B. Illinois Eavesdropping — Count II

Count II relies on Illinois's eavesdropping statute, 720 Ill. Comp. Stat. 5/14-1, et. seq. Recently, the Seventh Circuit held the statute unconstitutional as applied to bystander recording of police conversations. See, ACLU v. Alvarez, 679 F.3d 583, 608 (7th Cir. 2012). In Alvarez, the Court held that the First Amendment protected the Plaintiff's right to record openly police officers performing their official duties in public. Id. The Court stressed that the Plaintiff sought to record, and thus preserve, conversations that any bystander within earshot could have overheard. Id. at 605.

First, Defendants appear to argue that the reasoning in Alvarez applies to this case, and thus the statute is unconstitutional as applied to the Defendant. But this case involves secret recording of private and confidential conversations, not open and obvious recording of conversations that occur in public. And this case does not implicate the same concerns about public officials performing official duties. To put it simply, the First Amendment does not entitle Defendants to eavesdrop on private conversations.

Next, Defendants assert that the entire statute is unconstitutional because the offending portions cannot be severed. "The inquiry into whether a statute is severable is essentially an inquiry into legislative intent." Minnesota v. Mille Lacs Band of Chippewa Indians, 526 U.S. 172, 191 (1999). "Unless it is evident that the legislature would not have enacted those provisions which are within its power, independently of that which is not, the invalid part may be dropped if what is left is fully operative as a law." Id. Courts consider whether the balance of the legislation, after the unconstitutional portion is removed, "is capable of functioning independently." Alaska Airlines, Inc. v. Brock, 480 U.S. 678, 684 (1987).

The Illinois Supreme Court has explained that the eavesdropping statute "was enacted to protect the individual from the interception of communication intended to be private." People v. Beardsley, 503 N.E.2d 346, 349 (Ill. 1986). Alvarez focused on what were essentially public communications. Alvarez, 679 F.3d at 605. Because the application found invalid involved what were essentially public communications, there is no reason why the statute cannot function independently of the limitation imposed by the Seventh Circuit and restrict interception of private speech. Indeed, it is a basic principle of constitutional law that "a statute may be invalid as applied to one state of facts and yet valid as applied to another." Ayotte v. Planned Parenthood of N. New England, 546 U.S. 320, 329 (2006). Given the legislature's focus on protecting private communications, it is evident that "the legislature [would] have preferred what is left of its statute to no statute at all." Id. Defendant's Motion to Dismiss Count II is denied.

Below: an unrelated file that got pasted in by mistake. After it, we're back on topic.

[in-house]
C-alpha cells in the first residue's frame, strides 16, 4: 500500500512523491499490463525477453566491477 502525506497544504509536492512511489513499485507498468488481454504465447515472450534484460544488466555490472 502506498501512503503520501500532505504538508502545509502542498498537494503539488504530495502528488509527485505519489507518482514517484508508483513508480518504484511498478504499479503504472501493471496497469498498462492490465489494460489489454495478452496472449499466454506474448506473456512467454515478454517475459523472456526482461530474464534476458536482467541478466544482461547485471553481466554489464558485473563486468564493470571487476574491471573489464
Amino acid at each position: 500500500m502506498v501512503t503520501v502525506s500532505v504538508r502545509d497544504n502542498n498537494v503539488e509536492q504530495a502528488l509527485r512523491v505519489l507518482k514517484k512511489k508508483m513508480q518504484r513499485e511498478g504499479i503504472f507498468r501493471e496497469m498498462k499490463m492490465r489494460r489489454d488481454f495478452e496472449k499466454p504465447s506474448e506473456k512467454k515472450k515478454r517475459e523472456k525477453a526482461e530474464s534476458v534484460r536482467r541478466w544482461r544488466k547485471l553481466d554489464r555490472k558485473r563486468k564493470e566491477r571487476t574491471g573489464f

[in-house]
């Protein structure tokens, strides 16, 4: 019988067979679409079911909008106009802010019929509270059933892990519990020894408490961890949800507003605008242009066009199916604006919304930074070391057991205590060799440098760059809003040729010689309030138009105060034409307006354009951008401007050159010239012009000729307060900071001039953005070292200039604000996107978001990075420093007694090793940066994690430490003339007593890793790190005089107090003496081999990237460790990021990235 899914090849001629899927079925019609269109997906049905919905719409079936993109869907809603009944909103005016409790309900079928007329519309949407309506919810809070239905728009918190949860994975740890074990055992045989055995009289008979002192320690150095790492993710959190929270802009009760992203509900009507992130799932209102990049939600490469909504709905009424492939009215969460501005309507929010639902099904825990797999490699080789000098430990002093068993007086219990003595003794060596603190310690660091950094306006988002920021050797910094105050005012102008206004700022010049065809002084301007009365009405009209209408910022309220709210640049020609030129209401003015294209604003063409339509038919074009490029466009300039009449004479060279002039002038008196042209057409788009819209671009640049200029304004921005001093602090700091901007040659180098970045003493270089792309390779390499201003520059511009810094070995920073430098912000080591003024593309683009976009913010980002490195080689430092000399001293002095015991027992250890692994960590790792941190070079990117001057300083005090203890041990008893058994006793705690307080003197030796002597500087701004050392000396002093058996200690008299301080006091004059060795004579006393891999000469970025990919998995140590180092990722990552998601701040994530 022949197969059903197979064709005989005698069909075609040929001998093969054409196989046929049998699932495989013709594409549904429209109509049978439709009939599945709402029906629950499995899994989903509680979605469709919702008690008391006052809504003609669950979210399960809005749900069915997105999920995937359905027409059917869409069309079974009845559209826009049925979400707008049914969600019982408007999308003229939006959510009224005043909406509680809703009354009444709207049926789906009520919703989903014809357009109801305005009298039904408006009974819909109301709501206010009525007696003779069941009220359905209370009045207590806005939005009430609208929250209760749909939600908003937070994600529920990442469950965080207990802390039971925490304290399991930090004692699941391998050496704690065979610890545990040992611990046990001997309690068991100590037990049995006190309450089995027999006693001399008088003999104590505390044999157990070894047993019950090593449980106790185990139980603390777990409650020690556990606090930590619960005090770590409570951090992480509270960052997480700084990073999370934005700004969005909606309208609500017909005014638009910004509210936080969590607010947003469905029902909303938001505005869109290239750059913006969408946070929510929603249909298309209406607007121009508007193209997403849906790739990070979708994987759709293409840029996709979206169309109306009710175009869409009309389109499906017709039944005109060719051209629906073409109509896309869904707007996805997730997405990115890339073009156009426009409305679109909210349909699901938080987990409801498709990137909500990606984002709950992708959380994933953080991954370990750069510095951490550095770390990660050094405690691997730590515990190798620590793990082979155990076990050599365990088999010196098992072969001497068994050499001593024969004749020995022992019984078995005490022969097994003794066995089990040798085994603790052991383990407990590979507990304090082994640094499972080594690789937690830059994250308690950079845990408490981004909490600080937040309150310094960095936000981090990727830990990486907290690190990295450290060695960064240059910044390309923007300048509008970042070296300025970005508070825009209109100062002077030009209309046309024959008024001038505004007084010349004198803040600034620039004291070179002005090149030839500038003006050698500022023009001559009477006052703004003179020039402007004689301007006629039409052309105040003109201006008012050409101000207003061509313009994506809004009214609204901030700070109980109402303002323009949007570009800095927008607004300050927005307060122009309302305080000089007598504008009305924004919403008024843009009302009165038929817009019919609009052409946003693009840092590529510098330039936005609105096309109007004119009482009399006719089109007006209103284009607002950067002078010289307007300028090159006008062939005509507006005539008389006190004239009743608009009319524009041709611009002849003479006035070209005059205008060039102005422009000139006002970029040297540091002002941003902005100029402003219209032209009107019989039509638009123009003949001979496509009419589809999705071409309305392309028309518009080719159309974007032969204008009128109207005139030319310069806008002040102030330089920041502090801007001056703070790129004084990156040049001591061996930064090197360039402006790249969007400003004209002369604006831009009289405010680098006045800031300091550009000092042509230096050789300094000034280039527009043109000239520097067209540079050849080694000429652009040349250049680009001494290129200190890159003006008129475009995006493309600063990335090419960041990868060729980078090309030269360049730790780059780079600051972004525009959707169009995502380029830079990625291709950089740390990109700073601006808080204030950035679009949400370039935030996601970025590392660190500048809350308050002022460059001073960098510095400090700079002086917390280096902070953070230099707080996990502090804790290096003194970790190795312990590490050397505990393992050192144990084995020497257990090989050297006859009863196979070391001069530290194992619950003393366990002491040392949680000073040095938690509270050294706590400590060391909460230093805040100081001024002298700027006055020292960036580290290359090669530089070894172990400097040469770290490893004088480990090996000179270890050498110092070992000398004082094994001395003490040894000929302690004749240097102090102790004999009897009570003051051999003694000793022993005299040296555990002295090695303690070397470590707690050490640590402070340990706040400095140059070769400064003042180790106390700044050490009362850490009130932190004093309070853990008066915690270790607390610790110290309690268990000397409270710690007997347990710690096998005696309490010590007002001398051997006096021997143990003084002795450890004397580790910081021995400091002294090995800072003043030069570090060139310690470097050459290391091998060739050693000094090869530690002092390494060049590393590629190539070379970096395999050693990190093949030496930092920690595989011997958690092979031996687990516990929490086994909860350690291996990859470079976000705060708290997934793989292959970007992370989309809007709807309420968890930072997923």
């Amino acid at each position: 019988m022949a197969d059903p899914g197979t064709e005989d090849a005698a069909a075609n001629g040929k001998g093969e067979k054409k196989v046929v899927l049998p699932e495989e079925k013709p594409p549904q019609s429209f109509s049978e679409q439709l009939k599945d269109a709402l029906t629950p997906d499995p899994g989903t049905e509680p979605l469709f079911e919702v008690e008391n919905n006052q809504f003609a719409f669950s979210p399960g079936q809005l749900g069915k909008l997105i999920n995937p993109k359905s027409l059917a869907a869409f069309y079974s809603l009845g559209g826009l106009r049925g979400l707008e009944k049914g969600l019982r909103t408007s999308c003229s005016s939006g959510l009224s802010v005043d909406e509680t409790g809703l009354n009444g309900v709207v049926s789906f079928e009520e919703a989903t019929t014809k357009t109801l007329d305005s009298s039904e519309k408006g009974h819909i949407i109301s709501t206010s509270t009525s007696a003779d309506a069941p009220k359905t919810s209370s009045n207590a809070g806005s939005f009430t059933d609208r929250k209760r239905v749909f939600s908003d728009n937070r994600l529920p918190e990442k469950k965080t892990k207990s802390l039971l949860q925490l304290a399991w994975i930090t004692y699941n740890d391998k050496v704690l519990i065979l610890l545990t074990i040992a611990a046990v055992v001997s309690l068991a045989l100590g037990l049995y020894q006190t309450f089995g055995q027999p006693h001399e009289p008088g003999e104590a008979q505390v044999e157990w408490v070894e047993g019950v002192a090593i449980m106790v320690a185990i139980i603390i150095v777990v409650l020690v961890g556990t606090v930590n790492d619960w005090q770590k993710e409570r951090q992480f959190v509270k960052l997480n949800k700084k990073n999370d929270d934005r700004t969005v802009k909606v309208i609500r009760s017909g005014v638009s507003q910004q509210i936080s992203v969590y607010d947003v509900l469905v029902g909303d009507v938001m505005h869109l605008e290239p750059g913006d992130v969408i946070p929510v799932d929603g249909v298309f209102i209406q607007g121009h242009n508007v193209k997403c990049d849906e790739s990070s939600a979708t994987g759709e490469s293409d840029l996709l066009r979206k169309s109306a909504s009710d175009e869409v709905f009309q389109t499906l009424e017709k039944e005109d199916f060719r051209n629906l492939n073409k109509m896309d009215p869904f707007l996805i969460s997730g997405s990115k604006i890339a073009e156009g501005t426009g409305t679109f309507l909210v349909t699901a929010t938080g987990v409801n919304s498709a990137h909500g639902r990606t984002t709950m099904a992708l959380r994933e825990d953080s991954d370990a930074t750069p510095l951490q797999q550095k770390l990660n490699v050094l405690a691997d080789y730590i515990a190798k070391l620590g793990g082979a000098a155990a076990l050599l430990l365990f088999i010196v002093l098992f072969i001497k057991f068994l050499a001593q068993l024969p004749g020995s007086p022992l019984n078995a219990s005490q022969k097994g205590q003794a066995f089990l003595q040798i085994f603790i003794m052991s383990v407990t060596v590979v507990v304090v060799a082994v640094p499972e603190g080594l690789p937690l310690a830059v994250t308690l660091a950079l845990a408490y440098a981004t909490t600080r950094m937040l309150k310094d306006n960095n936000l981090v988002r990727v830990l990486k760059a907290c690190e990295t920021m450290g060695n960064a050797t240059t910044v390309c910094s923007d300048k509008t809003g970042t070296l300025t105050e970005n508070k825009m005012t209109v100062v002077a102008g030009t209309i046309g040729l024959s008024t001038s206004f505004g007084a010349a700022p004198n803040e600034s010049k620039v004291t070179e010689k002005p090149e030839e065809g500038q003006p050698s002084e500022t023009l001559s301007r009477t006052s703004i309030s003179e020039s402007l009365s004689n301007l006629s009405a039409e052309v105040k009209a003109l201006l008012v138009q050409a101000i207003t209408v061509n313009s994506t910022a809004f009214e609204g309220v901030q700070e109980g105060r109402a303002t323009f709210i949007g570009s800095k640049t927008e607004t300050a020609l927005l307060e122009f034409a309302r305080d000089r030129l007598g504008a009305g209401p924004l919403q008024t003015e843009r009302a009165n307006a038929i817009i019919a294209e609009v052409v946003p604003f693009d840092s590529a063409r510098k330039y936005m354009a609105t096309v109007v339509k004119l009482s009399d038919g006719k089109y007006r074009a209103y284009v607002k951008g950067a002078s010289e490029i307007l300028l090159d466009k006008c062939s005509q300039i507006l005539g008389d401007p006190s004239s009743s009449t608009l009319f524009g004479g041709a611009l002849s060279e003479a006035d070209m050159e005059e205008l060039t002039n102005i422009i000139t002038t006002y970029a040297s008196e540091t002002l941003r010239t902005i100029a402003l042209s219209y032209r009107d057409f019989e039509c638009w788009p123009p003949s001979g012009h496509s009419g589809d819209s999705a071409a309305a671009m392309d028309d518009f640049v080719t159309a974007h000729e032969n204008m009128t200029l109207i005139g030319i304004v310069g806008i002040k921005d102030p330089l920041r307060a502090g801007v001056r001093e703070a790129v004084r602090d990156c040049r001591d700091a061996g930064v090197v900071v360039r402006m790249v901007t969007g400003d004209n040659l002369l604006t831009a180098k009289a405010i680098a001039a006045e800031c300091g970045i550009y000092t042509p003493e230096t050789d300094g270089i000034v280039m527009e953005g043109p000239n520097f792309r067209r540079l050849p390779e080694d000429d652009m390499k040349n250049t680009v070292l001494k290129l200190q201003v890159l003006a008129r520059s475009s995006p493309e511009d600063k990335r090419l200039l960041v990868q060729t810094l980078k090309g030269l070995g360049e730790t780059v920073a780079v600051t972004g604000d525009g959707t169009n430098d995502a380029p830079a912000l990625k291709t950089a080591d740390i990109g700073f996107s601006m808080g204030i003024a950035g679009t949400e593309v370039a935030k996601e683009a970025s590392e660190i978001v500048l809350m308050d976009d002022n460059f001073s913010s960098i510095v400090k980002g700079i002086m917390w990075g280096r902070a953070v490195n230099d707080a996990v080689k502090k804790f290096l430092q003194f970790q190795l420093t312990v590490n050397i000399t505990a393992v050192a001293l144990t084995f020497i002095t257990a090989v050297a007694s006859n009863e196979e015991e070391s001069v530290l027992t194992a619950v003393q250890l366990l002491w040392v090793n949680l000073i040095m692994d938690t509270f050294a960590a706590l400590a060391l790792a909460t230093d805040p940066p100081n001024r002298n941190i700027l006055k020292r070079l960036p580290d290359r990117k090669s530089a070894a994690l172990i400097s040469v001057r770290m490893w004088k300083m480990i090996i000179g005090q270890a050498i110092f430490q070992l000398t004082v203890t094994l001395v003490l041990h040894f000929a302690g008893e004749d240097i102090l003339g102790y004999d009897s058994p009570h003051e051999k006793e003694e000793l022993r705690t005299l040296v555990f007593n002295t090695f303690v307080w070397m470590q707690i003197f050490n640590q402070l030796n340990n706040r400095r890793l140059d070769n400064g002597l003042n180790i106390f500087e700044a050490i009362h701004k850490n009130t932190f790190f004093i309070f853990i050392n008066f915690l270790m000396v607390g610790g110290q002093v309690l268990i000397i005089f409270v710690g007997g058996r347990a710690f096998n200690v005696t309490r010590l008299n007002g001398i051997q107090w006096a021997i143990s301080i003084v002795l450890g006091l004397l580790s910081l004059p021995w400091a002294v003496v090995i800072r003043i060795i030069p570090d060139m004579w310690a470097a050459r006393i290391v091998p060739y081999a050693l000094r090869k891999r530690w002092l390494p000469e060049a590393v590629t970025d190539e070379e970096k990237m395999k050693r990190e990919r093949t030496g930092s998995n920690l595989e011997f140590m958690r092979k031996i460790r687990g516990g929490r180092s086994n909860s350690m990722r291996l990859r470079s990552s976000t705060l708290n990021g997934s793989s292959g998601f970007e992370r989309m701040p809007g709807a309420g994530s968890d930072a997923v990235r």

C. Indiana and Wisconsin Claims — Counts III and IV

Plaintiff's class-action complaint seeks relief under the Indiana and Wisconsin Wiretap laws. Although Plaintiff is not a resident of either state and did not suffer any injury in either state, he asserts that potential class members may have suffered injuries under those laws. Defendants counter that Plaintiff lacks standing to bring a claim under Indiana and Wisconsin law for the absent plaintiffs.

This Court must be sure of its jurisdiction before proceeding to the merits of the case. Ortiz v. Fireboard Corp., 527 U.S. 815, 831 (1999). But the Supreme Court has instructed that class certification issues are "logically antecedent" to Article III concerns, and thus may be resolved first. Id. Thus, it is routine for Courts in this District to determine "the name plaintiff[`s] capacity to represent individuals from other states" before resolving standing concerns. In re Aftermarket Filters Antitrust Litig., No. 08-C-4883, 2009 WL 3754041, at *5 (N.D. Ill. Nov. 5, 2009). Therefore, the Motion to Dismiss Counts III and IV based on lack of standing is denied.

D. Intrusion upon Seclusion — Count V

To state a claim for intrusion upon seclusion, a plaintiff must plead four elements: "(1) an unauthorized intrusion or prying into the plaintiff's seclusion; (2) an intrusion that is offensive or objectionable to a reasonable person; (3) the matter upon which the intrusion occurs is private; and (4) the intrusion causes anguish and suffering." Johnson v. K Mart Corp., 723 N.E.2d 1192, 1195-96 (Ill. Ct. App. 2000).

The Complaint alleges facts that support all four elements. Plaintiff did not consent to the recording of his phone calls. Compl. ¶ 12. Plaintiff pled that he received both work and personal phone class that were recorded without his consent. Id. Thus, Plaintiff may be able to prove the second and third elements: that the intrusion was offensive, and that the matter was private. Finally, Plaintiff has alleged that the intrusion caused anguish and suffering. Id. at ¶ 57. These allegations are sufficient to "give the defendant fair notice of what . . . the claim is and the grounds upon which it rests. Twombly, 550 U.S. at 555. The Motion to Dismiss Count V is denied.


For the reasons stated herein, the Defendants' Motion to Dismiss [ECF No. 14] is denied.